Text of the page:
INDIANAPOLIS (AP) — Gun rights advocates view the upcoming legislative session as their best bet to get rid of an Indiana law that requires a license to carry handguns.
The controversial legislation didn’t advance during the 2016 session, but supporters believe this time could be different after sweeping Republican wins on Election Day and the appointment of Republican state Rep. Ben Smaltz to the House Public Policy Committee, which acts as a gatekeeper on such bills.
Smaltz has been a staunch advocate of gun rights.
Republican state Rep. Jim Lucas plans to file the bill when lawmakers convene in January.
He and other advocates of the bill, including the National Rifle Association, see licensing requirements and fees as unnecessary impediments to the constitutional right to keep and bear arms.
Critics of the measure have said it is unnecessary and could have unintended consequences for public safety and the police.
Democrat St. Joseph County Prosecutor Ken Cotter said if people were not required to have a license to carry a handgun then police would lose a way to quickly obtain information about a person discovered with a concealed weapon during an encounter.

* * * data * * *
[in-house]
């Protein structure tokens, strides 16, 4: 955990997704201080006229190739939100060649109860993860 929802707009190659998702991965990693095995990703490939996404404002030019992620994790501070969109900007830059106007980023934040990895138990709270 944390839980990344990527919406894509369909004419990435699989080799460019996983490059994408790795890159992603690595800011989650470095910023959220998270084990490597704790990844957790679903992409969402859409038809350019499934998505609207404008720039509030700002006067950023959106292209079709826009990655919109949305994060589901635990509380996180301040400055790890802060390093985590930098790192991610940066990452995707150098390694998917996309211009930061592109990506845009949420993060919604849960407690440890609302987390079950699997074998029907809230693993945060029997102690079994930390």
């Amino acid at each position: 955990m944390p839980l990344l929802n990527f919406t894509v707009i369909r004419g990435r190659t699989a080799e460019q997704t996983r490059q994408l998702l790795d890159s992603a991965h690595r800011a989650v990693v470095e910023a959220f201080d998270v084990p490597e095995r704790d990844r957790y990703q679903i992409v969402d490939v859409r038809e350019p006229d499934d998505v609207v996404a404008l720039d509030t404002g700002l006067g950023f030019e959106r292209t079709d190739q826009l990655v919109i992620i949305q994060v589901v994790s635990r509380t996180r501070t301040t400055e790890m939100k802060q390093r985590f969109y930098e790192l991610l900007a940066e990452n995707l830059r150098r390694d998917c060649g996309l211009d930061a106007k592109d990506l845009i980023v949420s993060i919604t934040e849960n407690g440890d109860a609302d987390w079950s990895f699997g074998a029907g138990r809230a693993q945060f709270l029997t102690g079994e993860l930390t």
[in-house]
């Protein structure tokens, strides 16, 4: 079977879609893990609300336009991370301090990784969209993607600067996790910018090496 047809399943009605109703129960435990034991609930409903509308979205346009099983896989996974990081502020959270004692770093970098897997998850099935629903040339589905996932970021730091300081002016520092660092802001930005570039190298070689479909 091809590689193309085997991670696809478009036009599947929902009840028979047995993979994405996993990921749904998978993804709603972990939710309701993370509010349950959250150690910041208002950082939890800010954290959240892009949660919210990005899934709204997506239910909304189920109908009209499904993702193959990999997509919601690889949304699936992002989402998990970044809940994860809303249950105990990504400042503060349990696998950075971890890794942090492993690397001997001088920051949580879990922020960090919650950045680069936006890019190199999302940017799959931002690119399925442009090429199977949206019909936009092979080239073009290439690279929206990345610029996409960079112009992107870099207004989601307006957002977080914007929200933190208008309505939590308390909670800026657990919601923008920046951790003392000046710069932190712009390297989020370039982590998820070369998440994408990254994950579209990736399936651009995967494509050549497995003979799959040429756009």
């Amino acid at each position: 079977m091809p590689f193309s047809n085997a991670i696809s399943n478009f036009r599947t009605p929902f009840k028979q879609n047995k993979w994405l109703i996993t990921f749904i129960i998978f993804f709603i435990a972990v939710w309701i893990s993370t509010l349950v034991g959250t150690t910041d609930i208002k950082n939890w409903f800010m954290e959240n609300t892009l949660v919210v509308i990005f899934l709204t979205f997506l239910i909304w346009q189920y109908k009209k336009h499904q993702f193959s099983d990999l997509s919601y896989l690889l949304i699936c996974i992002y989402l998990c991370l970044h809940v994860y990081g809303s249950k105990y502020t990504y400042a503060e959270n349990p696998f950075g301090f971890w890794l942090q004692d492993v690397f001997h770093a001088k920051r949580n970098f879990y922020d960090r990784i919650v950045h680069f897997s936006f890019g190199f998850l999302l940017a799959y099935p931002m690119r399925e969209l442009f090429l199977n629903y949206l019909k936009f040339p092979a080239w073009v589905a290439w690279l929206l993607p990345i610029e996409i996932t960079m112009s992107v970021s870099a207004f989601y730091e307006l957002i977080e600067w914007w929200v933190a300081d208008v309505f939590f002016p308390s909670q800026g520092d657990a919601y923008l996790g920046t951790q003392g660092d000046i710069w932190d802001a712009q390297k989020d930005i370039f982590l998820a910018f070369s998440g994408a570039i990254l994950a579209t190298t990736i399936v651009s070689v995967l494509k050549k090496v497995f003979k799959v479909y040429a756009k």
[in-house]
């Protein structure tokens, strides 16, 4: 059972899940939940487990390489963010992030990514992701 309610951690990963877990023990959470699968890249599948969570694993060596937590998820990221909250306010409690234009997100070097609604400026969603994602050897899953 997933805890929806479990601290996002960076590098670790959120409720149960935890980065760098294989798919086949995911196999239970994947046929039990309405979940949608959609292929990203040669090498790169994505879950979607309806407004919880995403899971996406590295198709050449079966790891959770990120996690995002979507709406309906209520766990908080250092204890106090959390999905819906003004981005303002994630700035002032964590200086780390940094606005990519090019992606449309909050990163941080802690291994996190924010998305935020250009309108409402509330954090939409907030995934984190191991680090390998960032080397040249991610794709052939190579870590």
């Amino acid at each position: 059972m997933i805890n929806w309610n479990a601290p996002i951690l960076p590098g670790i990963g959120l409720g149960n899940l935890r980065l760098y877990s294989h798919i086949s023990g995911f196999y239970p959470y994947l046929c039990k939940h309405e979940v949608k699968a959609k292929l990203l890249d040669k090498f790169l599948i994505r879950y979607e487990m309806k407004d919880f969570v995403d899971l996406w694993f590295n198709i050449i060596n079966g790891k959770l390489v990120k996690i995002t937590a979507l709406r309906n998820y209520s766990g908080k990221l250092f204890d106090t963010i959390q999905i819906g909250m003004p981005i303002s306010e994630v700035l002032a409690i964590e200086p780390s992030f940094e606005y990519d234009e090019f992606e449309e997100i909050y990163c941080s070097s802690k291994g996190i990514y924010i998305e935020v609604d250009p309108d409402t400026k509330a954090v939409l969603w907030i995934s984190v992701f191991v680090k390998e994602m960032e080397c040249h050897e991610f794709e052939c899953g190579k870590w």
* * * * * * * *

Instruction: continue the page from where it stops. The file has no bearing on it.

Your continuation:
Currently police officers may legally ask a person found with a weapon to produce a permit. In agreement was Republican LaPorte County Sheriff John Boyd, who said a valid handgun license also shows a police officer that a person does not have a felony, conviction, history of violence, certain mental illnesses or other factors that could signal danger
“In dealing with the public, we’re working against the clock,” Boyd said, “and if it’s very time-consuming, we may have to let someone go before we find out they’re the subject of a protective order or a convicted felon.”
According to Indiana State Police statistics, police denied licenses to 2,044 people who were deemed unfit to carry handguns through the first three quarters of 2016. The state has more than 750,000 active gun licenses.